Costs of Adjustment, Portfolio Separation, and the Dynamic Behavior of Bank Loans and Deposits
This paper develops a model of the banking firm and tests for the presence of 'portfolio separation.' The theoretical model generalizes existing intertemporal adjustment-costs models by assuming that these costs coexist simultaneously on both sides of the bank's balance sheet. Our analysis predicts that bank loan demand and deposit supply respond to past, current and expected fixture values of the federal funds rate, deposit rate, and loan rate. We estimate the model and find that the restrictions imposed by the portfolio separation assumption are inconsistent with the estimated behavior of the banking firms in our sample. We also find some limited empirical support for our extended model of the adjustment cost process. Copyright 1995 by Ohio State University Press.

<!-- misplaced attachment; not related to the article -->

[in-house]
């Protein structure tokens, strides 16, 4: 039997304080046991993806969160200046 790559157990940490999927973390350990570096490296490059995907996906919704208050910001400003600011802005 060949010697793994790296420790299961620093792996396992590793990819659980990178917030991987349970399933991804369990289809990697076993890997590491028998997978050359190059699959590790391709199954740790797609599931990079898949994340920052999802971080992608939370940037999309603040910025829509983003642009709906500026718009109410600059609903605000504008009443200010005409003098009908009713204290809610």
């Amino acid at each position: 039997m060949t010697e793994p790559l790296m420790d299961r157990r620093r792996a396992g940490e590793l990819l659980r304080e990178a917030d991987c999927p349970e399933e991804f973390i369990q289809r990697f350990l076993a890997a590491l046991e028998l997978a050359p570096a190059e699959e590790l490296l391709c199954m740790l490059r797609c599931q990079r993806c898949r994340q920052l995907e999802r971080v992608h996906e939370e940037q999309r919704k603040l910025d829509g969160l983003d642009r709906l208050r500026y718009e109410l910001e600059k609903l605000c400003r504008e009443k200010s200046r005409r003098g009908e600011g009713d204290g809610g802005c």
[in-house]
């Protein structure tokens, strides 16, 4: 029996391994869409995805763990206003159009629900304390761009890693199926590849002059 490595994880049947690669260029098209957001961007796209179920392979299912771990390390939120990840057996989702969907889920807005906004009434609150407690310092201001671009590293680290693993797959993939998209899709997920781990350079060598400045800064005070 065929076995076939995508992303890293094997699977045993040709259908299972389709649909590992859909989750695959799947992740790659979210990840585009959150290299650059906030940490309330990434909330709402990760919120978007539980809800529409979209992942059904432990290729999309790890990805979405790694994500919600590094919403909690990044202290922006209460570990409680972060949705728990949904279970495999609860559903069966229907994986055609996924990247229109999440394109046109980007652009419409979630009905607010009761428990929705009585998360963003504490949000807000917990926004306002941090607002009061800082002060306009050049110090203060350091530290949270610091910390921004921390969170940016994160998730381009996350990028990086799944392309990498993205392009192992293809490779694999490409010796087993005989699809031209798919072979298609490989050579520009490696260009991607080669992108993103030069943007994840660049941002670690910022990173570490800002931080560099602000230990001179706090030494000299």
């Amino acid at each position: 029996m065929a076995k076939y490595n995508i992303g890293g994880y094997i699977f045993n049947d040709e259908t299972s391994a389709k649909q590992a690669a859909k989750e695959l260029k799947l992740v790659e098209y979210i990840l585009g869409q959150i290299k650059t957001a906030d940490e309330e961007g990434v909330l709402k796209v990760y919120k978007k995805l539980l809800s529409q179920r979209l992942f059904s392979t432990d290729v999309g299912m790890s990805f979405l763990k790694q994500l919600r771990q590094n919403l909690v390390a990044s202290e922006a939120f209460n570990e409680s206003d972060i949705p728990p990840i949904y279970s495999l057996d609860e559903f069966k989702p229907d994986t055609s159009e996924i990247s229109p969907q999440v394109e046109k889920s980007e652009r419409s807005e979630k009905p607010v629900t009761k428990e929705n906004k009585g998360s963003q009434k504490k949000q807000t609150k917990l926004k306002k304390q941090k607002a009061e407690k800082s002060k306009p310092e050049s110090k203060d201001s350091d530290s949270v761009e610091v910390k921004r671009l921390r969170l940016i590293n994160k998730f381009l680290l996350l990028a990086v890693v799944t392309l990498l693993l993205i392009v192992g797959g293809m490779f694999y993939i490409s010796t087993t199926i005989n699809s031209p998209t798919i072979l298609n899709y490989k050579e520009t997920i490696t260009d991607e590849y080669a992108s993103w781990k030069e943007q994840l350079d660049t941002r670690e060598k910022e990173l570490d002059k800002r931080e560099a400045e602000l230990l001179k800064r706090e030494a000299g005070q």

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Volume (Year): 27 (1995)
Issue (Month): 4 (November)
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